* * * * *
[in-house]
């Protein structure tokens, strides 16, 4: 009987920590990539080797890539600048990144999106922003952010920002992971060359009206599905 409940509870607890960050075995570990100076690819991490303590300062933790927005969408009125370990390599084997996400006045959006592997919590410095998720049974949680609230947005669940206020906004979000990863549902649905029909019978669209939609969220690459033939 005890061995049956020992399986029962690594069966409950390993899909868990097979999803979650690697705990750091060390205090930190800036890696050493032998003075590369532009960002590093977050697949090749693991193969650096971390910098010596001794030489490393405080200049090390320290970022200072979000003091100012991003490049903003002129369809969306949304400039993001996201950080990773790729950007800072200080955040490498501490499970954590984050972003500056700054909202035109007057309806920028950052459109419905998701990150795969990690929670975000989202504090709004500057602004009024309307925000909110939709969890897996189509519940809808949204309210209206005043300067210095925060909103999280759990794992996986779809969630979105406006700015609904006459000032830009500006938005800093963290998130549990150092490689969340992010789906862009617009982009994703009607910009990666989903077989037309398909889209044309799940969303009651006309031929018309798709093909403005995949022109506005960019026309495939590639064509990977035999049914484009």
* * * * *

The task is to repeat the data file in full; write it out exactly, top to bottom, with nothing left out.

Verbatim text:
[in-house]
């Protein structure tokens, strides 16, 4: 009987920590990539080797890539600048990144999106922003952010920002992971060359009206599905 409940509870607890960050075995570990100076690819991490303590300062933790927005969408009125370990390599084997996400006045959006592997919590410095998720049974949680609230947005669940206020906004979000990863549902649905029909019978669209939609969220690459033939 005890061995049956020992399986029962690594069966409950390993899909868990097979999803979650690697705990750091060390205090930190800036890696050493032998003075590369532009960002590093977050697949090749693991193969650096971390910098010596001794030489490393405080200049090390320290970022200072979000003091100012991003490049903003002129369809969306949304400039993001996201950080990773790729950007800072200080955040490498501490499970954590984050972003500056700054909202035109007057309806920028950052459109419905998701990150795969990690929670975000989202504090709004500057602004009024309307925000909110939709969890897996189509519940809808949204309210209206005043300067210095925060909103999280759990794992996986779809969630979105406006700015609904006459000032830009500006938005800093963290998130549990150092490689969340992010789906862009617009982009994703009607910009990666989903077989037309398909889209044309799940969303009651006309031929018309798709093909403005995949022109506005960019026309495939590639064509990977035999049914484009």